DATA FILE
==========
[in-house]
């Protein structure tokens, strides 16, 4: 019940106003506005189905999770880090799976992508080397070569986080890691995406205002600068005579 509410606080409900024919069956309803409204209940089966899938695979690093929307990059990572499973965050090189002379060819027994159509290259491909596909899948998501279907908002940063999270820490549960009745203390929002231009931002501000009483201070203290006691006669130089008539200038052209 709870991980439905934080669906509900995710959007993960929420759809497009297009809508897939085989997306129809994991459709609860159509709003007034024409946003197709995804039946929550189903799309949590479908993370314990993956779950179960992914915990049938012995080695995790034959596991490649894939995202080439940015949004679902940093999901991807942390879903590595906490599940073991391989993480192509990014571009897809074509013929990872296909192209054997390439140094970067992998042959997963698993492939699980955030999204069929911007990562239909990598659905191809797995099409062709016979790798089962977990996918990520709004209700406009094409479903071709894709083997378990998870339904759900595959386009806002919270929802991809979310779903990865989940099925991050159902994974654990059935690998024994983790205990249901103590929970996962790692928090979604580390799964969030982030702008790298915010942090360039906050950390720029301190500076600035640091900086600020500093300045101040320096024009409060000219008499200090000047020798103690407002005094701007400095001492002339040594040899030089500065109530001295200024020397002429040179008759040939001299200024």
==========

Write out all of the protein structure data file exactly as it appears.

[in-house]
């Protein structure tokens, strides 16, 4: 019940106003506005189905999770880090799976992508080397070569986080890691995406205002600068005579 509410606080409900024919069956309803409204209940089966899938695979690093929307990059990572499973965050090189002379060819027994159509290259491909596909899948998501279907908002940063999270820490549960009745203390929002231009931002501000009483201070203290006691006669130089008539200038052209 709870991980439905934080669906509900995710959007993960929420759809497009297009809508897939085989997306129809994991459709609860159509709003007034024409946003197709995804039946929550189903799309949590479908993370314990993956779950179960992914915990049938012995080695995790034959596991490649894939995202080439940015949004679902940093999901991807942390879903590595906490599940073991391989993480192509990014571009897809074509013929990872296909192209054997390439140094970067992998042959997963698993492939699980955030999204069929911007990562239909990598659905191809797995099409062709016979790798089962977990996918990520709004209700406009094409479903071709894709083997378990998870339904759900595959386009806002919270929802991809979310779903990865989940099925991050159902994974654990059935690998024994983790205990249901103590929970996962790692928090979604580390799964969030982030702008790298915010942090360039906050950390720029301190500076600035640091900086600020500093300045101040320096024009409060000219008499200090000047020798103690407002005094701007400095001492002339040594040899030089500065109530001295200024020397002429040179008759040939001299200024």